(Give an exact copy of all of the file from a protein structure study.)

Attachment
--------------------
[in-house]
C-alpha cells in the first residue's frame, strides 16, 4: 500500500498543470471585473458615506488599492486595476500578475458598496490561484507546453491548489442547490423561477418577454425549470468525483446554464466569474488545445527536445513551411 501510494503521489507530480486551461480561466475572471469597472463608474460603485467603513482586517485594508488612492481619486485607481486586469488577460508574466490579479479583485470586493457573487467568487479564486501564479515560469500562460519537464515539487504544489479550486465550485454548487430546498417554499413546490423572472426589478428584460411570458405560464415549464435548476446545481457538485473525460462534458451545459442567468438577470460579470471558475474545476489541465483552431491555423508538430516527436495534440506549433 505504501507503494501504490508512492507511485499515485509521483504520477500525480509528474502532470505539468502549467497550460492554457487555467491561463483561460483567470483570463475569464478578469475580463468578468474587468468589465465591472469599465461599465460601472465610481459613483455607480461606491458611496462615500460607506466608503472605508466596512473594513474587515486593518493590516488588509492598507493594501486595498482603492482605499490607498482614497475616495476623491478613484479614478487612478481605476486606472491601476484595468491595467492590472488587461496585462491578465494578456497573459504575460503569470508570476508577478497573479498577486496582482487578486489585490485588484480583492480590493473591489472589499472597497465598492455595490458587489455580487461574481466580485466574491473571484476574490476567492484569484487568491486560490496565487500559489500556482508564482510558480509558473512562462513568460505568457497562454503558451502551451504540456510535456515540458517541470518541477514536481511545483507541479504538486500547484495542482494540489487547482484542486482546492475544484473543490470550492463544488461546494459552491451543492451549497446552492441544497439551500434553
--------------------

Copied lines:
[in-house]
C-alpha cells in the first residue's frame, strides 16, 4: 500500500498543470471585473458615506488599492486595476500578475458598496490561484507546453491548489442547490423561477418577454425549470468525483446554464466569474488545445527536445513551411 501510494503521489507530480486551461480561466475572471469597472463608474460603485467603513482586517485594508488612492481619486485607481486586469488577460508574466490579479479583485470586493457573487467568487479564486501564479515560469500562460519537464515539487504544489479550486465550485454548487430546498417554499413546490423572472426589478428584460411570458405560464415549464435548476446545481457538485473525460462534458451545459442567468438577470460579470471558475474545476489541465483552431491555423508538430516527436495534440506549433 505504501507503494501504490508512492507511485499515485509521483504520477500525480509528474502532470505539468502549467497550460492554457487555467491561463483561460483567470483570463475569464478578469475580463468578468474587468468589465465591472469599465461599465460601472465610481459613483455607480461606491458611496462615500460607506466608503472605508466596512473594513474587515486593518493590516488588509492598507493594501486595498482603492482605499490607498482614497475616495476623491478613484479614478487612478481605476486606472491601476484595468491595467492590472488587461496585462491578465494578456497573459504575460503569470508570476508577478497573479498577486496582482487578486489585490485588484480583492480590493473591489472589499472597497465598492455595490458587489455580487461574481466580485466574491473571484476574490476567492484569484487568491486560490496565487500559489500556482508564482510558480509558473512562462513568460505568457497562454503558451502551451504540456510535456515540458517541470518541477514536481511545483507541479504538486500547484495542482494540489487547482484542486482546492475544484473543490470550492463544488461546494459552491451543492451549497446552492441544497439551500434553